For new readers: On Fridays, I don’t send a fun fact and the story behind it. I share other things, often about the inner workings of the newsletter, but sometimes eclectic items like the story behind my grandmother’s baked ziti recipe, why Monopoly is not a good board game, or my dangerously close to fanfic essay on Albus Dumbledore’s true motivations in the Harry Potter series. (That last one uses an old format of the Weekender email; the full essay is here if you want to read it.)
The common theme in that second group? It’s stuff I’ve not just thought about; it’s stuff I’ve thought a lot about. I’m overthinking it. I think that’s a useful trait (or flaw?) when it comes to writing the newsletter day in and day out, so I don’t mind the fact that I’m spending all these brain cycles on these intellectual pursuits into nowheresville.
It’s hard, though, to figure out where the line is between “thinking about something” and “writing that story up and sharing it.” I had something longer written for today, but there was no great lesson, no insight into the newsletter, nothing of the sort. And honestly, it wasn’t anything special. It’s a good story, sure, but not great. It’s the type of story that would be borderline good in a memoir, but that’s not what Now I Know is or what it’s for.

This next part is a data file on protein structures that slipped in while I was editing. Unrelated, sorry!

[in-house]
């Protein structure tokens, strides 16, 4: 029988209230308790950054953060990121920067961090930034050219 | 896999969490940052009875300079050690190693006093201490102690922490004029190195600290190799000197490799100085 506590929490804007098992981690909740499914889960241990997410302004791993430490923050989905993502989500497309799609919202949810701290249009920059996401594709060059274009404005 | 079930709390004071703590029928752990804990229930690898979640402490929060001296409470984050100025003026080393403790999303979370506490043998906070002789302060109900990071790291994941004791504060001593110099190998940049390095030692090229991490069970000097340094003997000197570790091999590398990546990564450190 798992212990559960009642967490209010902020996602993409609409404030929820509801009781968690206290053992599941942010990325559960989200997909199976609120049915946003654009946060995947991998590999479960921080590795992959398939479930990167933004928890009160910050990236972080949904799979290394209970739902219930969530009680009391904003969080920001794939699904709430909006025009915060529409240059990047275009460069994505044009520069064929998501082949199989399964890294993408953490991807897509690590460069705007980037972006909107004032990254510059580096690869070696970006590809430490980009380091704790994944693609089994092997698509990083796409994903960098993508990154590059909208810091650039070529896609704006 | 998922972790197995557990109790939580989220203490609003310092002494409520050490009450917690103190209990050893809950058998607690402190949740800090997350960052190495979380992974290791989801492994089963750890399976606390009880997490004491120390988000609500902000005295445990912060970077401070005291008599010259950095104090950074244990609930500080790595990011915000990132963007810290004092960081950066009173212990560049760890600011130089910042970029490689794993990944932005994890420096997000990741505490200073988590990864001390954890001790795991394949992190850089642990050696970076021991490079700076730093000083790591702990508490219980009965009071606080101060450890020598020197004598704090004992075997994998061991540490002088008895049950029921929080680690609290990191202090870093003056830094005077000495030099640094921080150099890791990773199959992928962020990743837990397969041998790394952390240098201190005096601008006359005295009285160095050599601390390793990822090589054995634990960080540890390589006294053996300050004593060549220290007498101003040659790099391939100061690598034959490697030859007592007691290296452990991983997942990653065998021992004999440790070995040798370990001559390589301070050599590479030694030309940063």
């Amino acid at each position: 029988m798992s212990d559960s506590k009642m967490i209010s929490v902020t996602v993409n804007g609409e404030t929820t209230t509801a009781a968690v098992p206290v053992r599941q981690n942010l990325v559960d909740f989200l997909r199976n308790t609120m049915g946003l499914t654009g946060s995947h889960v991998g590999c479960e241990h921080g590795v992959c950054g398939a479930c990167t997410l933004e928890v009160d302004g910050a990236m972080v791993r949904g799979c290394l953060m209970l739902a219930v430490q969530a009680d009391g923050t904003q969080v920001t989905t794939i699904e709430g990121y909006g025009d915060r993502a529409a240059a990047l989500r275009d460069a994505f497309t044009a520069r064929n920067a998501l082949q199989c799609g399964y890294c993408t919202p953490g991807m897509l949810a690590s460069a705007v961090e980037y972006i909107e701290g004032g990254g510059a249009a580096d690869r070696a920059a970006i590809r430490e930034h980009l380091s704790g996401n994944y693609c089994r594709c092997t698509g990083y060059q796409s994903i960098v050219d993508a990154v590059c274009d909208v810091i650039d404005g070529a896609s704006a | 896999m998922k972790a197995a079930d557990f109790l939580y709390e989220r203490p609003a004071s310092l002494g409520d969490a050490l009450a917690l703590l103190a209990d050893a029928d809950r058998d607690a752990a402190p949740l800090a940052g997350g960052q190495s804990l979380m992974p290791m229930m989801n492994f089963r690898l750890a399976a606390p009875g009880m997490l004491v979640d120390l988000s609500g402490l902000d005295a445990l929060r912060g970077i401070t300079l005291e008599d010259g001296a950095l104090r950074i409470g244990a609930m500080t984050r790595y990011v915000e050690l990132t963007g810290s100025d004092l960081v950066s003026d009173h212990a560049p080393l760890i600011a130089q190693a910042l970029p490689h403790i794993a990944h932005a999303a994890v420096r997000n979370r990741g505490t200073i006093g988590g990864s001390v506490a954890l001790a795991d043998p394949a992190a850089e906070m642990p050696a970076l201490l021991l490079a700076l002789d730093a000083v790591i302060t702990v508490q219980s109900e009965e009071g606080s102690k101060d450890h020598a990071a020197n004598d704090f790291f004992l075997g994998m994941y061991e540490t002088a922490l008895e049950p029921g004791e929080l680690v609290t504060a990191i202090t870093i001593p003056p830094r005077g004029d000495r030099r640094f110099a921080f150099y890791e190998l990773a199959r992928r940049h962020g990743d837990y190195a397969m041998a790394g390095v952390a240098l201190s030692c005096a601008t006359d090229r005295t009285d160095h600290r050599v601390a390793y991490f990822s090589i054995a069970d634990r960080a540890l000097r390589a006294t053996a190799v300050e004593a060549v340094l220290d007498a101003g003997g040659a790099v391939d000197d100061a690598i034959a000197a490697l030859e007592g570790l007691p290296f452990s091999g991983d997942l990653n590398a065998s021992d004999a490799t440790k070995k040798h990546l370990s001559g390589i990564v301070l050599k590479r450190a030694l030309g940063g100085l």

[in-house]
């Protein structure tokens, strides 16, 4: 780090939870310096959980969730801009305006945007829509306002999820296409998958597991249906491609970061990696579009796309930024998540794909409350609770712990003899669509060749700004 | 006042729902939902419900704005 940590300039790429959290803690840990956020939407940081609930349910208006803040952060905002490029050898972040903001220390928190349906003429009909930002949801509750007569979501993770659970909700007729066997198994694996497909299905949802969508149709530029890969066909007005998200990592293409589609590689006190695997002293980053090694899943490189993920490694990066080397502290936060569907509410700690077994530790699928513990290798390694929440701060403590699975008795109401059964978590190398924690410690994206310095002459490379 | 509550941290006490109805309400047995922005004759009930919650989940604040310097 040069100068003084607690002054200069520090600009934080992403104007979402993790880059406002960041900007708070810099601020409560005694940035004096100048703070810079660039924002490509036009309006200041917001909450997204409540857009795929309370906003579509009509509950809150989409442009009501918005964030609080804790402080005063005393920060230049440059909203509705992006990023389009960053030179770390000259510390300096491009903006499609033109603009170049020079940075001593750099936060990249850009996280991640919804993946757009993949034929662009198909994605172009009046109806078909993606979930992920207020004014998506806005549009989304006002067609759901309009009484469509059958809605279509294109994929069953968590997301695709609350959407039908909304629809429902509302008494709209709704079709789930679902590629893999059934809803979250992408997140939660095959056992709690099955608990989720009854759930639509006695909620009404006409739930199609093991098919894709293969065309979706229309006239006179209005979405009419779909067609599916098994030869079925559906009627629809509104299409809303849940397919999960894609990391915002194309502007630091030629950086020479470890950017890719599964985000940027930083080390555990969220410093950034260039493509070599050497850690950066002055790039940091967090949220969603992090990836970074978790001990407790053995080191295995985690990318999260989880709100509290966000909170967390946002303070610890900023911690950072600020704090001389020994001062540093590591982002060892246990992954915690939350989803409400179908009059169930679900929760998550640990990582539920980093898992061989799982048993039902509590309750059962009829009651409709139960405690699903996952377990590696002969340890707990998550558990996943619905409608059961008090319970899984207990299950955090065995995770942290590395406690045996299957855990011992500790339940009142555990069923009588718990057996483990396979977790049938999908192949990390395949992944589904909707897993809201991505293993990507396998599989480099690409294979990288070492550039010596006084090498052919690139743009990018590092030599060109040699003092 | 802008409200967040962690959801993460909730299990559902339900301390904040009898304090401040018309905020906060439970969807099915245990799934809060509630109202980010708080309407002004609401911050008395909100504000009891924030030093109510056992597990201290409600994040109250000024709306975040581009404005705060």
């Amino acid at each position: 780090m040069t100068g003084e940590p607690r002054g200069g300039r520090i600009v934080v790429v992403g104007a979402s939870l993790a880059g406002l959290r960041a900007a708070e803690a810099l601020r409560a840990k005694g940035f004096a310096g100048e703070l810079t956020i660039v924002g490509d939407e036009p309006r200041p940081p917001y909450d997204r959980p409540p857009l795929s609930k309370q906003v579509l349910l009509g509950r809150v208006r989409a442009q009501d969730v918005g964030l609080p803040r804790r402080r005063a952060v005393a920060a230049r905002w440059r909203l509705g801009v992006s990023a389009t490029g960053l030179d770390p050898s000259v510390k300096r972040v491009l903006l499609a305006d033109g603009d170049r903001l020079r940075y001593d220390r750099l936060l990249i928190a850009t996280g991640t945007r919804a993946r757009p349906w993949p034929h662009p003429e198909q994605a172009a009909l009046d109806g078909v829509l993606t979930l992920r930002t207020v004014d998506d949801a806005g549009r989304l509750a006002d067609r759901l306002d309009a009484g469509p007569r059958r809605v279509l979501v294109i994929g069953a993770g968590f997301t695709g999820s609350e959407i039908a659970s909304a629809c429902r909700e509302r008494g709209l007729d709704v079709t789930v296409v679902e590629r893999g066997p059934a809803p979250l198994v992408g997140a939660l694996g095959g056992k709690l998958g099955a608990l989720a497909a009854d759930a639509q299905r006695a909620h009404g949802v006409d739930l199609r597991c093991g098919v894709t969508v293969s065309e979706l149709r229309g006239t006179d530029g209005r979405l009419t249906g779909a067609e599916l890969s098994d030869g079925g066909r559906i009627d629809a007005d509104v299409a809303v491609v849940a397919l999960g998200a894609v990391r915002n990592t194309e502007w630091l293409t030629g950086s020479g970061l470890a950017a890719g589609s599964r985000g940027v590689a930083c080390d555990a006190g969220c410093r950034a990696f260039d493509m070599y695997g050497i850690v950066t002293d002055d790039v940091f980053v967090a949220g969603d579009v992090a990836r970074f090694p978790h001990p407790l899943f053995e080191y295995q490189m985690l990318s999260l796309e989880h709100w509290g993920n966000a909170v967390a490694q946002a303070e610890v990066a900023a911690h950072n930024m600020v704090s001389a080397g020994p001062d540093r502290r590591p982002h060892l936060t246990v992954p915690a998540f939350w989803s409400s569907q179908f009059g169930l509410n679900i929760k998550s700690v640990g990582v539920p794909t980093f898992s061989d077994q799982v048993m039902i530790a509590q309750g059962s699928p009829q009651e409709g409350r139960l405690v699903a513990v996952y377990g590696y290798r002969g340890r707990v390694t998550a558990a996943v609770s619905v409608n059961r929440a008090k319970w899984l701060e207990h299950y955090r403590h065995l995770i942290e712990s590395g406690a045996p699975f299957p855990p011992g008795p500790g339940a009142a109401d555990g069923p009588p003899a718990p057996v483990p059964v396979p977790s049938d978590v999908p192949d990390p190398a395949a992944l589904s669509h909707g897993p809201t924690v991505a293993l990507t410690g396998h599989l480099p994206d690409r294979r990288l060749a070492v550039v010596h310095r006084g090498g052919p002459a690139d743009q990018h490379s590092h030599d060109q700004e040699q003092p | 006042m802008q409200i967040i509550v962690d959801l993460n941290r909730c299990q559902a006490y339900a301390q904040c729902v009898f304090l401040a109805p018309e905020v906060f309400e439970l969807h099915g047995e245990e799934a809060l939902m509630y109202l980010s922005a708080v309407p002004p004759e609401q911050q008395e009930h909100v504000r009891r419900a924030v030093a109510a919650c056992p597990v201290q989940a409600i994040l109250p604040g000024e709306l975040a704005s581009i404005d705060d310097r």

And yet, I went back and forth about sharing it. I could have — it’s my newsletter, after all, and there really isn’t much anyone can do to stop me. But I’m a huge proponent of respecting my readers’ time and the sanctity of your email inboxes. If I’m going to share a random musing, it’ll be worth your time. That’s my promise.
The Now I Know Week in Review
Monday: When Christopher Columbus Made the Moon Disappear: Not a nice thing to do.
Tuesday: The Most Dangerous Pole Dance: A capture-the-flag-style competition found in some Japanese schools.
Wednesday: Where the Cows Go: Petco. Really, they go to Petco.
And some other things you should check out:
Some long reads for the weekend.
1) “He’d Waited Decades to Argue His Innocence. She Was a Judge Who Believed in Second Chances. Nobody Knew She Suffered from Alzheimer’s.” (Pro Publica, 54 minutes, October 2020). A warning: this one doesn’t have a happy ending. It doesn’t have much of an ending at all.
2) “The Mister Rogers No One Saw” (New York Times Magazine, 29 minutes, November 2019). Fred Rogers was a special man; here’s another piece of evidence to support that take. We need more Fred Rogers-types in this world, and we should all aspire to be that.
3) “The True Story Behind the Worst Video Game Ever Made” (Mel Magazine, 8 minutes, October 2020). I could have sworn I had shared this before, but I can’t see how as it’s only a few days old. Anyhoo, the game is E.T. for the Atari, made in 1982, and it’s so awful that it’s culturally relevant. Lesson learned: If you can’t make something good, make it historically bad.
Have a great weekend!